Speaking of shows, Hartswick has been busy booking acts and has the calendar well squared away into the spring with notable headliners. Highlights of the first few months include Daniel Koren on December 4 and 5; James Adomian — he of the first-rate BernieSanders impression for Funny or Die — on December 11 and 12; Gilbert Gottfried on January 8 and 9; and DeAnne Smith on January 22 and 23. Each of those comics will give two shows each night, which looks to be standard operating procedure for bigger-name headliners.
During the week, the VCC schedule will be populated by locals, including long- and short-form improv teams, standup showcases and, of course, the ever-popular Wednesday open mic, which will move to the club from its current home at Nectar's. On the weekends, late-night, offbeat and alt-comedy shows will follow the headlining acts.
VCC will also be the home base for Spark Arts comedy classes and performing groups. And students get free admission to non-headliner shows at the club while they're enrolled.
We'll go a little deeper into the club and what it means for local comedy as opening night nears. In the meantime, VCC continues to present cool comedy shows all over the state. For example, this Friday, October 23, it's bringing national headliner Jared Logan and "Broad City" contributor Kara Klenk to Club Metronome.
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courtesy of victor wainwright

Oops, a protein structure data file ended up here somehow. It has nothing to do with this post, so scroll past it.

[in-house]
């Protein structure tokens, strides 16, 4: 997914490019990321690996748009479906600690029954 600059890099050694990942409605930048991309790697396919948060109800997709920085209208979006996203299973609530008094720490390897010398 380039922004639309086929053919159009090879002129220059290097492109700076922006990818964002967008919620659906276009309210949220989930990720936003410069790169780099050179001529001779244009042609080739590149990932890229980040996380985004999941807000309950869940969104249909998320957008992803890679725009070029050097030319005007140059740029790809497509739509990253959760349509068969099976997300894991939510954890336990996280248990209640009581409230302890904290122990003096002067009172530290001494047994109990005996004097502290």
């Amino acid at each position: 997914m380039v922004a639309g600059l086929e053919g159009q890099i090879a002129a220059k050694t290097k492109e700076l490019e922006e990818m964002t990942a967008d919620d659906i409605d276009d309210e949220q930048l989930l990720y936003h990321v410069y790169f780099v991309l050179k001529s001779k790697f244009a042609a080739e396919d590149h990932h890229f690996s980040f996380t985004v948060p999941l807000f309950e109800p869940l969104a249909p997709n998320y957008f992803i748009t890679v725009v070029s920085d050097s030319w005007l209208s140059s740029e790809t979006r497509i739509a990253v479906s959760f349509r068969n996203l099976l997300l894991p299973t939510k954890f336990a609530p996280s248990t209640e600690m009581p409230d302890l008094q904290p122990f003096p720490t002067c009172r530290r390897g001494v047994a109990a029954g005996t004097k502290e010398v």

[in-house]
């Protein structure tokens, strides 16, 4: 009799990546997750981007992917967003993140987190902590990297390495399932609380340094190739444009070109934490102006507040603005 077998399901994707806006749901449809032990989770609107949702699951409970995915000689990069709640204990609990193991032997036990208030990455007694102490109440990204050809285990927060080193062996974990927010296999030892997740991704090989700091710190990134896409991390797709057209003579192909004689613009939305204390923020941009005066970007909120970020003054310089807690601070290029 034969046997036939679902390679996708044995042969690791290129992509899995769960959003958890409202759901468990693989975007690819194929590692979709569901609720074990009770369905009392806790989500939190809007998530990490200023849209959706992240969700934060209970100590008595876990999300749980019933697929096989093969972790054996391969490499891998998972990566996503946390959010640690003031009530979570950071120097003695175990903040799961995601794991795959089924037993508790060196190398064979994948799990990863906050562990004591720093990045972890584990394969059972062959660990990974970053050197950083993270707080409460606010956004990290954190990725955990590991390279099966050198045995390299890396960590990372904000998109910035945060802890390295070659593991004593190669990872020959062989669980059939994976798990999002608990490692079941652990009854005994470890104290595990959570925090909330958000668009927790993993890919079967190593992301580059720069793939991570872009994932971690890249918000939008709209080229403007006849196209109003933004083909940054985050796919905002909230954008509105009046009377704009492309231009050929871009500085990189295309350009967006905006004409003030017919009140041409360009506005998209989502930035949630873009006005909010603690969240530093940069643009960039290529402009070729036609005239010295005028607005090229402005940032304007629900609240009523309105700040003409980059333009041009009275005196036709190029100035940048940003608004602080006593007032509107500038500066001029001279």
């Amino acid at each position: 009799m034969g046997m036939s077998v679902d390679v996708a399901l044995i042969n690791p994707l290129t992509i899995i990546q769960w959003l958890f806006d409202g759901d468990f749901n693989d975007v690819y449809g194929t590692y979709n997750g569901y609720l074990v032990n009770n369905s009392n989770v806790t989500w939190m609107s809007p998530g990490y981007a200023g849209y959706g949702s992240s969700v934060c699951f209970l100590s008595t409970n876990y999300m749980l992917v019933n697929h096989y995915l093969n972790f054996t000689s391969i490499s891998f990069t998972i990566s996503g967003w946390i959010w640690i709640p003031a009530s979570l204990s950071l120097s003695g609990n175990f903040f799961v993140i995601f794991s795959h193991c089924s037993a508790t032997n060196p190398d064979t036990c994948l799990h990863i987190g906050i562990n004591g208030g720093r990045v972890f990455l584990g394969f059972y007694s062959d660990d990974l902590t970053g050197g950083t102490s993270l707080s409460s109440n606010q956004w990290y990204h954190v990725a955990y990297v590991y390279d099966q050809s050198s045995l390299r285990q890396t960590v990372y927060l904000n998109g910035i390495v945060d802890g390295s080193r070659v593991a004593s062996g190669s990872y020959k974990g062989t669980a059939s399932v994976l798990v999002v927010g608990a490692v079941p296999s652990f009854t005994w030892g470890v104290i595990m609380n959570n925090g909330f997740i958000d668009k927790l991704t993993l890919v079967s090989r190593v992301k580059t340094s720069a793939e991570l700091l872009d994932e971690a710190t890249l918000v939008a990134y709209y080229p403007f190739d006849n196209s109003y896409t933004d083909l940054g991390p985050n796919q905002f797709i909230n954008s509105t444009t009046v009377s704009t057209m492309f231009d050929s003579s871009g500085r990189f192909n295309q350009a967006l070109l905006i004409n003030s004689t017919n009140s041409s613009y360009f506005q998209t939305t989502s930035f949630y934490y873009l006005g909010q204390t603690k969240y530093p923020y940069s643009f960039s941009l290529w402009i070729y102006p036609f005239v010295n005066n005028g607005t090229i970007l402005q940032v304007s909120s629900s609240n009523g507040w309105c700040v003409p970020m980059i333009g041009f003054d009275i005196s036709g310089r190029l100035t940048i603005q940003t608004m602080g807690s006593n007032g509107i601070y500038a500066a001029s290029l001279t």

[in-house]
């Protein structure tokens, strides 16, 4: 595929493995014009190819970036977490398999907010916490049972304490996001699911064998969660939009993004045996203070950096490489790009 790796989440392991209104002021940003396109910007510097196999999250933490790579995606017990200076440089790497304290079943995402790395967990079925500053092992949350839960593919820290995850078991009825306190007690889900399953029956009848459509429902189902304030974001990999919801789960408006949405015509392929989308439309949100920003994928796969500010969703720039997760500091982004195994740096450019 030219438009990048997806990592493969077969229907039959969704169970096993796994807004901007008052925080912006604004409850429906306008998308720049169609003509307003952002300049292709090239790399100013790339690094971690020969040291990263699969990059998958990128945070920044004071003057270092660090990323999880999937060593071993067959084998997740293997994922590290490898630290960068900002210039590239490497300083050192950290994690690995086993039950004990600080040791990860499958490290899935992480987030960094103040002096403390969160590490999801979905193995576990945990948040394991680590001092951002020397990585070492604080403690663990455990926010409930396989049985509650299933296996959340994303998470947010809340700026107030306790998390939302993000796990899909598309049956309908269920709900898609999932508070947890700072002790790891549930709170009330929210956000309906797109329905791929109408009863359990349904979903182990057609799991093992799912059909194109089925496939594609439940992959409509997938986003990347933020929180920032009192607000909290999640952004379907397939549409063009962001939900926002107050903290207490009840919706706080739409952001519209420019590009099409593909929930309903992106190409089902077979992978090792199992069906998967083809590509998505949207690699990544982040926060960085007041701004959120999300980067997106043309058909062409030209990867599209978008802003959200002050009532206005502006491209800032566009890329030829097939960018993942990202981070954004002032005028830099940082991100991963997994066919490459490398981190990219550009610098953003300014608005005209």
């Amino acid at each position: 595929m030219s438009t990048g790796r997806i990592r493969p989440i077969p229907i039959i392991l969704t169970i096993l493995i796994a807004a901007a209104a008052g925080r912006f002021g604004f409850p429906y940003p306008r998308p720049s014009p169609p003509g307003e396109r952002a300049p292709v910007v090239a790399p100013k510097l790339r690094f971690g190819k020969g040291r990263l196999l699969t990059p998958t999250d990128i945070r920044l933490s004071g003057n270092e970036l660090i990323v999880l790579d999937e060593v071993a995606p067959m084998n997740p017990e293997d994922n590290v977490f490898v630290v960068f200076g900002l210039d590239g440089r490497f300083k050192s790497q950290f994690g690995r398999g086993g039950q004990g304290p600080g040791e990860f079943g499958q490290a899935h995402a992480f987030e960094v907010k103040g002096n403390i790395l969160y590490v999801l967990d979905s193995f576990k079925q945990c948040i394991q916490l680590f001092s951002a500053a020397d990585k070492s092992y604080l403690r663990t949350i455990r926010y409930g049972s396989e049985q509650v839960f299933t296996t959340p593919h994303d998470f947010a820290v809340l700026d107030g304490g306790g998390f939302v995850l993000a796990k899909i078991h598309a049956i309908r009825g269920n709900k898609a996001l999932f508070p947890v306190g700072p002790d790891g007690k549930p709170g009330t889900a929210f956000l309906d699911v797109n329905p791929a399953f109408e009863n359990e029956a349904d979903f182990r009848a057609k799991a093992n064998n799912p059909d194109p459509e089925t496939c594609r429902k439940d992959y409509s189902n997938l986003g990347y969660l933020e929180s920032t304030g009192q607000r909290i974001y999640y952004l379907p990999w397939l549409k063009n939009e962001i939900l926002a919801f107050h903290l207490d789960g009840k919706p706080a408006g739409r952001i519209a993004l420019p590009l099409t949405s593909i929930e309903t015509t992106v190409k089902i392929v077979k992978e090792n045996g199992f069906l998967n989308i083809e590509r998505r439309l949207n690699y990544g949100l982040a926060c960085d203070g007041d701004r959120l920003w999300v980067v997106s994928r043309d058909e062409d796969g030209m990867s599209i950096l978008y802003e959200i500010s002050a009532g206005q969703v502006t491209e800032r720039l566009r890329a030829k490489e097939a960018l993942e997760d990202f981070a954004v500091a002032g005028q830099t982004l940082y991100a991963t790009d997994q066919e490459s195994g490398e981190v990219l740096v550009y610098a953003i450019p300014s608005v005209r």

In other news, I'm told this is a music column. Who knew?
I always appreciate when folks tip me off to a hot show I might not have on my radar. Last week, not one but two readers hipped me to Victor Wainwright & the WildRoots at Nectar's this Tuesday, October 27.
Wainwright has twice won the Blues Foundation's Piano Player of the Year award — in 2013 and 2014. I learned that nugget from local "Mr. Charlie" Frazier, host of the WIZN radio show "Blues for Breakfast" and leader of the local band of the same name. Oh, and he's the winner of his own Blues Foundation award, the Keeping the Blues Alive award for Radio (Commercial), which he received earlier this year. So the dude knows a thing or two about hot blues players. "Victor is hands down the best entertainer I have seen in the last 10 years," wrote Frazier via email.
I trust Mr. Charlie, of course. But I kinda prefer the summation of another of Wainwright's local fans, Nectar's Brian Mital, who wrote, "This guy is an absolute motherfucker."
I'm pretty sure he meant that in a good way.
Experimental guitar fans, take note: There's an intriguing show at Burlington alt-venue the Sink this Thursday, October 22. (As always, if you don't know where that is, ask a hipster.) It features a pair of renowned avant-garde guitarists in Tom Carter and Carter Thornton, which is weirdly synchronistic. Local guitarist Matt Hastings, who will also be performing as his ethereal solo project Ver Sacrum, booked the show at the urging of local experimental guru Greg Davis, which is pretty much all the validation you should need to know it's gonna be good.
Last but not least, there's an interesting pairing at Nectar's this Friday, October 23. It's a local bill featuring blues monsters the Seth Yacovone Band and sludge rockers the Mountain Says No. In a recent email, TMSN's Ben Maddox writes that the band has been writing new material and "trying to become a more awesome live band." He adds, "Seriously, we're working hard not to suck."
I've seen TMSN on several occasions, and not once have I thought they sucked. Quite the opposite, in fact. They rock pretty damned hard. But I appreciate proactive non-sucking all the same.
A peek at what was on my iPod, turntable, eight-track player, etc., this week.